04 November 2022

Effective governance clearly maps out pathways to achieving transformation, inclusivity and diversity at UCT. Governance structures, such as the UCT Transformation Forum, continued to function online in 2021.

In making sense of the relationship between governance structures and TDI actions and initiatives, it’s important to acknowledge two factors:

Firstly, student activists, like the two referred to in the images above or the video cited in the previous section, have highlighted how bureaucratic frameworks of governance continue to reproduce colonial and racist hierarchies which do not benefit people of colour, womxn, foreign nationals or queer and trans persons (Xaba, 2018). This argument aims to trouble the assumption that frameworks and practices, in the form of committees and working groups (in contrast to social movements and direct actions) are better or more effective at leading to transformation changes. It is only through uniquely curated programmes, offered by some departments, that students are involved in the conceptualisation of transformation, diversity and inclusion programmes in the university.

Secondly, scholars like Kessi et al. (2021), argue that the hierarchies implicit within the university are structures to reinforce particular norms and values. These hierarchical norms and values are arguably complicit in colonial, racist and cisnormative and heteropatriarchal ways of doing and being. In both cases, it’s important to acknowledge the systems of power at play within governance structures and to position TDI work as not only seeking to operate within these structures, but to transform them.

“Academics are trained within academic disciplines, such that in even small ways we tend to reproduce knowledge value systems that maintain our positions (and vice versa). The networks of scholars, their predecessors, and ultimately, their students become norm enforcers, rewarding the epistemic, methodologic, and even substantive standards for what is studied and how it is packaged.” – Kessi, Marks, & Ramugondo, 2021.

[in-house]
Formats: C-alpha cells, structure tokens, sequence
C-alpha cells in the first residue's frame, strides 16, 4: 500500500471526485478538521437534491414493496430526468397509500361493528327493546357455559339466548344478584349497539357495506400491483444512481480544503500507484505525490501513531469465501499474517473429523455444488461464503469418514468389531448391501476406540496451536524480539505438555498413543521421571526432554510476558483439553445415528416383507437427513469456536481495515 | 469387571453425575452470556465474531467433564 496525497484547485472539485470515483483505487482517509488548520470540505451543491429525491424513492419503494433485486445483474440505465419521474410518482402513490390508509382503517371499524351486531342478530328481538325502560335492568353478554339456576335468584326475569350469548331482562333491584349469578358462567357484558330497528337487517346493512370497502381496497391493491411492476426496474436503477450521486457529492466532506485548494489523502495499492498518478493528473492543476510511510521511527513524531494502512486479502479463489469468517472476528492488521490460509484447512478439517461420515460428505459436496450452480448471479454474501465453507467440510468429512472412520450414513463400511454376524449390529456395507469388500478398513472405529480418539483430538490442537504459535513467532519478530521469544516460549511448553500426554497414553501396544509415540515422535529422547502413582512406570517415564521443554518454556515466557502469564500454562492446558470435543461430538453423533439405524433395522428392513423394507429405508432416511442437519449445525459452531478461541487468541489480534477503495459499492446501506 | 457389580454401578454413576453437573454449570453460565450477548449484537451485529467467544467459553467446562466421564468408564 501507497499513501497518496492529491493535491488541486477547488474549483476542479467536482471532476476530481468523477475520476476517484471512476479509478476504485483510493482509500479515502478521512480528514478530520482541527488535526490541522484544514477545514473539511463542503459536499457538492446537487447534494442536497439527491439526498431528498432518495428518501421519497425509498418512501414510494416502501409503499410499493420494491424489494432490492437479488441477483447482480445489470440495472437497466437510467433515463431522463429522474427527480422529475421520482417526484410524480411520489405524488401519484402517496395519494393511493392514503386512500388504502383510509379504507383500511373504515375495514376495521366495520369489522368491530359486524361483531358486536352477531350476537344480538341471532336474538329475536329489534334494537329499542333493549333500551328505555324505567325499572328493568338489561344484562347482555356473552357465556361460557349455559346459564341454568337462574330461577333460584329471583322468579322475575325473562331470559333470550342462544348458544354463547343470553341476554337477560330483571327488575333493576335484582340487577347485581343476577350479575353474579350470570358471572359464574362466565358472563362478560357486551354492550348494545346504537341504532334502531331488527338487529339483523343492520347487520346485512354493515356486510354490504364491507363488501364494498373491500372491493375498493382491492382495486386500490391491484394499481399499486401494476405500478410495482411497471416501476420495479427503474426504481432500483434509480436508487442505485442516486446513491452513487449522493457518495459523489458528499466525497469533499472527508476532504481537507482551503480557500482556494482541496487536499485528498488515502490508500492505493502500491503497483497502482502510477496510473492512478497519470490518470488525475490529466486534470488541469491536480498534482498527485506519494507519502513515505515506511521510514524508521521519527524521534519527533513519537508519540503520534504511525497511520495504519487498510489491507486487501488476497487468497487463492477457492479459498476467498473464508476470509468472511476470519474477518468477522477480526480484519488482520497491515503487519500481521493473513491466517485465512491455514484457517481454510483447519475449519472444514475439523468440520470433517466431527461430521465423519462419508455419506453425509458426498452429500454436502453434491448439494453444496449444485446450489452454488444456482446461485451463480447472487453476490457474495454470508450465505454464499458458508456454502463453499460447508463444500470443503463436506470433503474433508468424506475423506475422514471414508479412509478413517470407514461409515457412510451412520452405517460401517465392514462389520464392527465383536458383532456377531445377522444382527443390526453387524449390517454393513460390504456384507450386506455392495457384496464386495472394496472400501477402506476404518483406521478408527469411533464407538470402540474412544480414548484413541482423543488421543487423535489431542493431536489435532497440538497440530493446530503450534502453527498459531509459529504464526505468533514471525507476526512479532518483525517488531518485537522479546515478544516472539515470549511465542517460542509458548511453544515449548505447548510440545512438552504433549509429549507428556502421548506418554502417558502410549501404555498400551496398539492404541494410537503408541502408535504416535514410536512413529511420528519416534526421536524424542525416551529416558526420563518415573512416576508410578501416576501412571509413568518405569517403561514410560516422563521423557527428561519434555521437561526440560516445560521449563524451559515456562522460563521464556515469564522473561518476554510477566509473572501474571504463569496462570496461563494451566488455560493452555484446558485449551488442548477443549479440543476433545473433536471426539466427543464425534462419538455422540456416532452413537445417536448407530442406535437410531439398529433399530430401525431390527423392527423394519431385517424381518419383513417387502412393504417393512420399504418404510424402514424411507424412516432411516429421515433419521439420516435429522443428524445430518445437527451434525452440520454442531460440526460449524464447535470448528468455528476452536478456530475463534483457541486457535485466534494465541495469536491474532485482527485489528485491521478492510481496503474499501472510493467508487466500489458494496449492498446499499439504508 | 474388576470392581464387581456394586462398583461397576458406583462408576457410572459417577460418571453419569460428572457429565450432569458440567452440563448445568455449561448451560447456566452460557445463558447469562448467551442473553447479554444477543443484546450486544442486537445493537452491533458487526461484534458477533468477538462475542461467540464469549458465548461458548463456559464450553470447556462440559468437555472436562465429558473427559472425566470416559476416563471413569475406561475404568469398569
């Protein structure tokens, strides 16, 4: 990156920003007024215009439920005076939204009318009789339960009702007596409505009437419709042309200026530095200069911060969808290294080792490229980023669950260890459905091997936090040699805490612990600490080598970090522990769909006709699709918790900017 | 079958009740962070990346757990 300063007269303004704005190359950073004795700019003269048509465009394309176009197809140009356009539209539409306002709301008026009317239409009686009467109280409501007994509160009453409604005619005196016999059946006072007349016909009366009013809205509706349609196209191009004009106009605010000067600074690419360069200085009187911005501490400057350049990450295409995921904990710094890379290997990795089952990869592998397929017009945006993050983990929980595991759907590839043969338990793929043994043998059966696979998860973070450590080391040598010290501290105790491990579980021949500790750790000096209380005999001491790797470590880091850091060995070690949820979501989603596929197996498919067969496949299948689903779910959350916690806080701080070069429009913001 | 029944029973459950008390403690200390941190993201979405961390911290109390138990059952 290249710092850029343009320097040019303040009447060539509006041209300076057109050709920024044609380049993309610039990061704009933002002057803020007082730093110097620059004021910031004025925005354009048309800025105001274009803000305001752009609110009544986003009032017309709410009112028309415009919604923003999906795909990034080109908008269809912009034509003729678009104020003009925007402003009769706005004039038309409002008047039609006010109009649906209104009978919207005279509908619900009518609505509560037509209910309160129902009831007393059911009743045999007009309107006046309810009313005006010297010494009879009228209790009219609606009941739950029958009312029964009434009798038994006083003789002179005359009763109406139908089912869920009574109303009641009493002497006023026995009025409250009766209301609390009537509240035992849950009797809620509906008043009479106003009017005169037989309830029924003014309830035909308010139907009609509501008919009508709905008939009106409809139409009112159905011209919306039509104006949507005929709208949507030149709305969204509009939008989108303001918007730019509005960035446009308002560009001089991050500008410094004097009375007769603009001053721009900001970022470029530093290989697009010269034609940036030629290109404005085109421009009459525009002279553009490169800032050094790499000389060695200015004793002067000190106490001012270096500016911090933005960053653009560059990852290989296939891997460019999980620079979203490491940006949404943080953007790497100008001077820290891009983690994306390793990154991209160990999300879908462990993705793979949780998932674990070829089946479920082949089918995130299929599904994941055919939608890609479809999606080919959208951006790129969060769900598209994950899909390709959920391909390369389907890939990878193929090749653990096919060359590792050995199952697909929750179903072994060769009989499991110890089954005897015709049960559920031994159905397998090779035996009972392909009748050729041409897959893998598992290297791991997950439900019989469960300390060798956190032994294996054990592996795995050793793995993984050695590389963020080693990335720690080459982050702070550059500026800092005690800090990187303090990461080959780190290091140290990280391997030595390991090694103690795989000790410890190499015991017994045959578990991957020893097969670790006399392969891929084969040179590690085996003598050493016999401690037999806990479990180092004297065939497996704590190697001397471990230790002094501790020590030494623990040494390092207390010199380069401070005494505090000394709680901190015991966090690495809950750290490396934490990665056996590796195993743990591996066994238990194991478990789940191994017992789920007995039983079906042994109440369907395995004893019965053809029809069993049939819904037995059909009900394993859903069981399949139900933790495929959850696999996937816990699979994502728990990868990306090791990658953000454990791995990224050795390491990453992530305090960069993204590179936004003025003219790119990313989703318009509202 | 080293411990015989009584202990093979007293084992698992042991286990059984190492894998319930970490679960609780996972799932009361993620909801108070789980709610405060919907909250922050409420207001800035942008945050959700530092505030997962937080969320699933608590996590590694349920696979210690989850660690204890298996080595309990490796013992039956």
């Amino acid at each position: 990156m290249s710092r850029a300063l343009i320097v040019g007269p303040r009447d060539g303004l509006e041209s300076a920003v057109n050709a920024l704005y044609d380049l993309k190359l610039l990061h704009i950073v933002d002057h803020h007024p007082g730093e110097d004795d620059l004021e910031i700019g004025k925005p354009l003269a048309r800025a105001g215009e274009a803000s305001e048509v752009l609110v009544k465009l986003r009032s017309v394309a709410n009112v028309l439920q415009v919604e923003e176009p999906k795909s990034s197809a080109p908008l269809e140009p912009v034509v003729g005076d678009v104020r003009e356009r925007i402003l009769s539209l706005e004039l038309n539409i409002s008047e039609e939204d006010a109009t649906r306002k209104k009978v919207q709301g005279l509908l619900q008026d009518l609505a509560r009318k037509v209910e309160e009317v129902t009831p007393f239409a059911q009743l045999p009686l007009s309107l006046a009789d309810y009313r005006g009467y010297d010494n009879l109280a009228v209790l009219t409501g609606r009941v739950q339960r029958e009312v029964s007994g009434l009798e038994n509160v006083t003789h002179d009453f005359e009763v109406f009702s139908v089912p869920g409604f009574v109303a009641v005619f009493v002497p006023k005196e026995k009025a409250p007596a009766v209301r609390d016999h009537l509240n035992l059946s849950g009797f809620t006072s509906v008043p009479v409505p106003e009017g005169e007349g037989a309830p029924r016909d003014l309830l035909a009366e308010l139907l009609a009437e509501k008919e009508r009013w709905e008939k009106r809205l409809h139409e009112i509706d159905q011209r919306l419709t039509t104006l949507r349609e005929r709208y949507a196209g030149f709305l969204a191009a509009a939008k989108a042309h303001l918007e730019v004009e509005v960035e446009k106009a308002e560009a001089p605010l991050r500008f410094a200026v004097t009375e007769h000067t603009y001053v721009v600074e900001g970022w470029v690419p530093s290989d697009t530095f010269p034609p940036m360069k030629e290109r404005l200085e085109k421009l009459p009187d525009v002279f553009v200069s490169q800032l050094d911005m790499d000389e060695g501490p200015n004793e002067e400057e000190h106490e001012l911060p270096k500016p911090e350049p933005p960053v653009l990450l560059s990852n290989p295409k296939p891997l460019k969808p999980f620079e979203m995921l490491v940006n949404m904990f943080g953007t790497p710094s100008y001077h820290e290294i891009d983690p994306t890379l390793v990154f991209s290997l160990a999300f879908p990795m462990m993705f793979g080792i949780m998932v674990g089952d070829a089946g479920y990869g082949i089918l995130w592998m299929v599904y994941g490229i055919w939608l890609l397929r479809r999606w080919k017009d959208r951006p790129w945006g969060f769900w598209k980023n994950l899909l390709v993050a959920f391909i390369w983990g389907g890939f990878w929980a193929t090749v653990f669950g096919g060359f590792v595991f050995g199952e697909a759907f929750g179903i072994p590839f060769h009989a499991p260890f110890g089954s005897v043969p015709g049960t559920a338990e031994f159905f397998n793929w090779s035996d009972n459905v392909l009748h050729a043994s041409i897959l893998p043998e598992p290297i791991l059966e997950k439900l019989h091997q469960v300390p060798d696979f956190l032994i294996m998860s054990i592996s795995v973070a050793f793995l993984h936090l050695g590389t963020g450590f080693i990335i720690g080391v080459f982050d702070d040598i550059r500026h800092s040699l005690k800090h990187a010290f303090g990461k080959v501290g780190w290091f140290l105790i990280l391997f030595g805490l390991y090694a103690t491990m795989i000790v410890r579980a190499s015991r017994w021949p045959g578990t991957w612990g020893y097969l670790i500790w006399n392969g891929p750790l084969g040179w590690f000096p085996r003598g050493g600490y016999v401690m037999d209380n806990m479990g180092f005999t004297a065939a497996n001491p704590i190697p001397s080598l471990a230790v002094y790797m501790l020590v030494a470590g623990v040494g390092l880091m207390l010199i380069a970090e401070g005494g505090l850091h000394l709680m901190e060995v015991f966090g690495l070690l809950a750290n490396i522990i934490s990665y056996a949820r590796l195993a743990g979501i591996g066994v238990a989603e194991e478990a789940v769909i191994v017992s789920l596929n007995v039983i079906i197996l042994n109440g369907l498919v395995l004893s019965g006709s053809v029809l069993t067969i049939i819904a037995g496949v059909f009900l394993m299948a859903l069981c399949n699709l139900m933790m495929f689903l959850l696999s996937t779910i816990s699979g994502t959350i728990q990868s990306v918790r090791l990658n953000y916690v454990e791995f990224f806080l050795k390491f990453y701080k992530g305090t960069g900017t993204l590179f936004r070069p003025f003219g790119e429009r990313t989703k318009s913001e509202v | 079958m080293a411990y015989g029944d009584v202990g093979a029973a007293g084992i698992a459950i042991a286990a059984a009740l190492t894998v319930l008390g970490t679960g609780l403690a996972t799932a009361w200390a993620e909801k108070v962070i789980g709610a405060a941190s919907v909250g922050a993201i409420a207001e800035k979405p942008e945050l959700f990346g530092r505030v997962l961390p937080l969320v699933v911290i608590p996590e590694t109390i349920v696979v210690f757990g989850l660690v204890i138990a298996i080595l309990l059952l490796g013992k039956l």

Engagement with institutional governance structures

The primary function of the university is to produce research and the provision of quality education in teaching and learning. The logic follows, that the primary functions of the university should therefore include transformation, diversity and inclusion indicators in research, teaching and learning, and the operations of the university. Currently this linkage with the primary objectives for the research, teaching and learning is to some extent silent. This finding is not unique to UCT. Nationally, the higher education Transformation Forum notes the apathy and distancing between transformation benchmarks and the academic project.

The statutory oversight of transformation remains within the Institutional Forum (IF), which advises Council on transformation-related matters. The work of the IF and the academic and research functions of the university remain siloed. Arguably, the work of transformation is taking place much lower down in the hierarchies of power, within the TF and the EEF. Most transformation committee chairpersons and deputy chairpersons participate in TF and EEF spaces. In faculties with deputy deans for transformation, the deputy dean sometimes participates in governance spaces such as Senate or the Teaching and Learning Committee. A small number of transformation committee representatives participate in policy working groups or committees such as the Naming of Buildings Committee (NoBC), the Works of Arts Collection (WOAC) committee, Language Policy Committee, Religious Observances Task Team and the UCT Skills Development Committee.

Several non-academic departments stated that they felt isolated from institutional governance structures and had no way to access these structures directly. Some faculties reported that even when there are representatives on Senate, a few voices dominate the space and transformation issues are not often foregrounded.